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Diphtheria toxin treatment of Pet-1-Cre floxed diphtheria toxin receptor mice disrupts thermoregulation without affecting respiratory chemoreception



Diphtheria toxin treatment of Pet-1-Cre floxed diphtheria toxin receptor mice disrupts thermoregulation without affecting respiratory chemoreception



Neuroscience 279: 65-76



In genetically-modified Lmx1b(f/f/p) mice, selective deletion of LMX1B in Pet-1 expressing cells leads to failure of embryonic development of serotonin (5-HT) neurons. As adults, these mice have a decreased hypercapnic ventilatory response and abnormal thermoregulation. This mouse model has been valuable in defining the normal role of 5-HT neurons, but it is possible that developmental compensation reduces the severity of observed deficits. Here we studied mice genetically modified to express diphtheria toxin receptors (DTR) on Pet-1 expressing neurons (Pet-1-Cre/floxed DTR or Pet1/DTR mice). These mice developed with a normal complement of 5-HT neurons. As adults, systemic treatment with 2-35μg of diphtheria toxin (DT) reduced the number of tryptophan hydroxylase-immunoreactive (TpOH-ir) neurons in the raphe nuclei and ventrolateral medulla by 80%. There were no effects of DT on minute ventilation (VE) or the ventilatory response to hypercapnia or hypoxia. At an ambient temperature (TA) of 24°C, all Pet1/DTR mice dropped their body temperature (TB) below 35°C after DT treatment, but the latency was shorter in males than females (3.0±0.37 vs. 4.57±0.29days, respectively; p<0.001). One week after DT treatment, mice were challenged by dropping TA from 37°C to 24°C, which caused TB to decrease more in males than in females (29.7±0.31°C vs. 33.0±1.3°C, p<0.01). We conclude that the 20% of 5-HT neurons that remain after DT treatment in Pet1/DTR mice are sufficient to maintain normal baseline breathing and a normal response to CO2, while those affected include some essential for thermoregulation, in males more than females. In comparison to models with deficient embryonic development of 5-HT neurons, acute deletion of 5-HT neurons in adults leads to a greater defect in thermoregulation, suggesting that significant developmental compensation can occur.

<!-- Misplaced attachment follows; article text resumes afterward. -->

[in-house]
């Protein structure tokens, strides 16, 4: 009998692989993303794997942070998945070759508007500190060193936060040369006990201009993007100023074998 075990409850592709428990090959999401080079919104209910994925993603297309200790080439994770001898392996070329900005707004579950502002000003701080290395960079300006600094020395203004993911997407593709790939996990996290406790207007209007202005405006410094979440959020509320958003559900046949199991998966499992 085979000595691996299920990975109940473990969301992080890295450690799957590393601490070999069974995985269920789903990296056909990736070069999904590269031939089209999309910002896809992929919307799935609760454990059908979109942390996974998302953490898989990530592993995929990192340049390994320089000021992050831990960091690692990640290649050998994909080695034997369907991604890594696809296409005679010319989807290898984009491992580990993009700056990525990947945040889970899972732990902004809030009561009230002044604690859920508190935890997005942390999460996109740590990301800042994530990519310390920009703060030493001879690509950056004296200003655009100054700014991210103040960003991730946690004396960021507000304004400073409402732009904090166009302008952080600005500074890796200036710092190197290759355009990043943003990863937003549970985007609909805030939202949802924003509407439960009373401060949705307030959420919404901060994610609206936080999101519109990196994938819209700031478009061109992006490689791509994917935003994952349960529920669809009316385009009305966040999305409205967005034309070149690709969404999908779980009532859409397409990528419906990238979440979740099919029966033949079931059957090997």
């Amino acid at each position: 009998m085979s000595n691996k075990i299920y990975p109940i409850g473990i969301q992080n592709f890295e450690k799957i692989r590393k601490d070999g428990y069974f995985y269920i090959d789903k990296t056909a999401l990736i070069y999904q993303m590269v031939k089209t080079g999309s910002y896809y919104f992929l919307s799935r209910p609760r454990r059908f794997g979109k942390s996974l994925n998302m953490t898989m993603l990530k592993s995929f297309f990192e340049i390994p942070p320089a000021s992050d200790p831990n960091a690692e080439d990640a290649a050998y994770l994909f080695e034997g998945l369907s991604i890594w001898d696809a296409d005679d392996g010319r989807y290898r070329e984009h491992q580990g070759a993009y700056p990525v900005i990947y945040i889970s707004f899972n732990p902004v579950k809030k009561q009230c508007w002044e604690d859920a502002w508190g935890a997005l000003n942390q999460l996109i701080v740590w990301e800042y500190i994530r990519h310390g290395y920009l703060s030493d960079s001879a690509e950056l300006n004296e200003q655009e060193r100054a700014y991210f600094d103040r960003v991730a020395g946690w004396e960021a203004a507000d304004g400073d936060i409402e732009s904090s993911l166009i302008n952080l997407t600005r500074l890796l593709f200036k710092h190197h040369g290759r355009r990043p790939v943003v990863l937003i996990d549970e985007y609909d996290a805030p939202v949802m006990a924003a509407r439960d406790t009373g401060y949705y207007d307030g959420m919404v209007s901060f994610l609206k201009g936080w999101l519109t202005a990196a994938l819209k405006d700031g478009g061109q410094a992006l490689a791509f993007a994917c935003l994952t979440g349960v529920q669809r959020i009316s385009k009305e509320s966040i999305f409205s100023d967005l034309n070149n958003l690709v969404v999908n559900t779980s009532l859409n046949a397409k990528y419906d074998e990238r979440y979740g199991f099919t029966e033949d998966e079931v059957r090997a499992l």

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Accession: 052629717

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PMID: 25171790

DOI: 10.1016/j.neuroscience.2014.08.018


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